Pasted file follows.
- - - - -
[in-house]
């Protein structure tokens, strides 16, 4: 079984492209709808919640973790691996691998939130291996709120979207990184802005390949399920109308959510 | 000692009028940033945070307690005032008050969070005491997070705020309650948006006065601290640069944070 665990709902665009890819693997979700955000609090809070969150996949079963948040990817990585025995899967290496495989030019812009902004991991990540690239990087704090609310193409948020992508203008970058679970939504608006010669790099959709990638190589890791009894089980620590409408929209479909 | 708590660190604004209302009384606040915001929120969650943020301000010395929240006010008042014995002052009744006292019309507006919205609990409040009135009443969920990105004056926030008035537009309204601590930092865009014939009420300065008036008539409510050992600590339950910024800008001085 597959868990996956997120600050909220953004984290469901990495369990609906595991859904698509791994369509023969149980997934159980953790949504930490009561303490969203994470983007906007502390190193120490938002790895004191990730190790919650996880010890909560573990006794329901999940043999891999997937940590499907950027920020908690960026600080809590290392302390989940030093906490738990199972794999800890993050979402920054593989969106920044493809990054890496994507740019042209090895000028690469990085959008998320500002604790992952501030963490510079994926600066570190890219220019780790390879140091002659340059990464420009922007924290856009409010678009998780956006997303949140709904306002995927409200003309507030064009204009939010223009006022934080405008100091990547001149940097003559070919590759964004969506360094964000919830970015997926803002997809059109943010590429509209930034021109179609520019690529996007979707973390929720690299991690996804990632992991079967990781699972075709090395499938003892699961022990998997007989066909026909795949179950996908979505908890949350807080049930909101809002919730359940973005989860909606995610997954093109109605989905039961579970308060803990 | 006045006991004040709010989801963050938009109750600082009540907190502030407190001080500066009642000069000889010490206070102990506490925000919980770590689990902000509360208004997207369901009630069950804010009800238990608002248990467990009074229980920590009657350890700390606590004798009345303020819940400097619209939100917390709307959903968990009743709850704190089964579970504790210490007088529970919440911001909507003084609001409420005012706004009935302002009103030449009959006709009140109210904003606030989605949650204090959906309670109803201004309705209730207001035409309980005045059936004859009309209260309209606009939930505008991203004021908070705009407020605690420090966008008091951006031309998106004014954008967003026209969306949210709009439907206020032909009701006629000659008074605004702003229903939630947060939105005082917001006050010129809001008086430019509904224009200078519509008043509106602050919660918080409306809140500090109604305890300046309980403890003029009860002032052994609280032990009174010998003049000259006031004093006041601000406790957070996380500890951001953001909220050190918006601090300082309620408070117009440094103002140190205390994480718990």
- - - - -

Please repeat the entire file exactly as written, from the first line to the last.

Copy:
[in-house]
């Protein structure tokens, strides 16, 4: 079984492209709808919640973790691996691998939130291996709120979207990184802005390949399920109308959510 | 000692009028940033945070307690005032008050969070005491997070705020309650948006006065601290640069944070 665990709902665009890819693997979700955000609090809070969150996949079963948040990817990585025995899967290496495989030019812009902004991991990540690239990087704090609310193409948020992508203008970058679970939504608006010669790099959709990638190589890791009894089980620590409408929209479909 | 708590660190604004209302009384606040915001929120969650943020301000010395929240006010008042014995002052009744006292019309507006919205609990409040009135009443969920990105004056926030008035537009309204601590930092865009014939009420300065008036008539409510050992600590339950910024800008001085 597959868990996956997120600050909220953004984290469901990495369990609906595991859904698509791994369509023969149980997934159980953790949504930490009561303490969203994470983007906007502390190193120490938002790895004191990730190790919650996880010890909560573990006794329901999940043999891999997937940590499907950027920020908690960026600080809590290392302390989940030093906490738990199972794999800890993050979402920054593989969106920044493809990054890496994507740019042209090895000028690469990085959008998320500002604790992952501030963490510079994926600066570190890219220019780790390879140091002659340059990464420009922007924290856009409010678009998780956006997303949140709904306002995927409200003309507030064009204009939010223009006022934080405008100091990547001149940097003559070919590759964004969506360094964000919830970015997926803002997809059109943010590429509209930034021109179609520019690529996007979707973390929720690299991690996804990632992991079967990781699972075709090395499938003892699961022990998997007989066909026909795949179950996908979505908890949350807080049930909101809002919730359940973005989860909606995610997954093109109605989905039961579970308060803990 | 006045006991004040709010989801963050938009109750600082009540907190502030407190001080500066009642000069000889010490206070102990506490925000919980770590689990902000509360208004997207369901009630069950804010009800238990608002248990467990009074229980920590009657350890700390606590004798009345303020819940400097619209939100917390709307959903968990009743709850704190089964579970504790210490007088529970919440911001909507003084609001409420005012706004009935302002009103030449009959006709009140109210904003606030989605949650204090959906309670109803201004309705209730207001035409309980005045059936004859009309209260309209606009939930505008991203004021908070705009407020605690420090966008008091951006031309998106004014954008967003026209969306949210709009439907206020032909009701006629000659008074605004702003229903939630947060939105005082917001006050010129809001008086430019509904224009200078519509008043509106602050919660918080409306809140500090109604305890300046309980403890003029009860002032052994609280032990009174010998003049000259006031004093006041601000406790957070996380500890951001953001909220050190918006601090300082309620408070117009440094103002140190205390994480718990």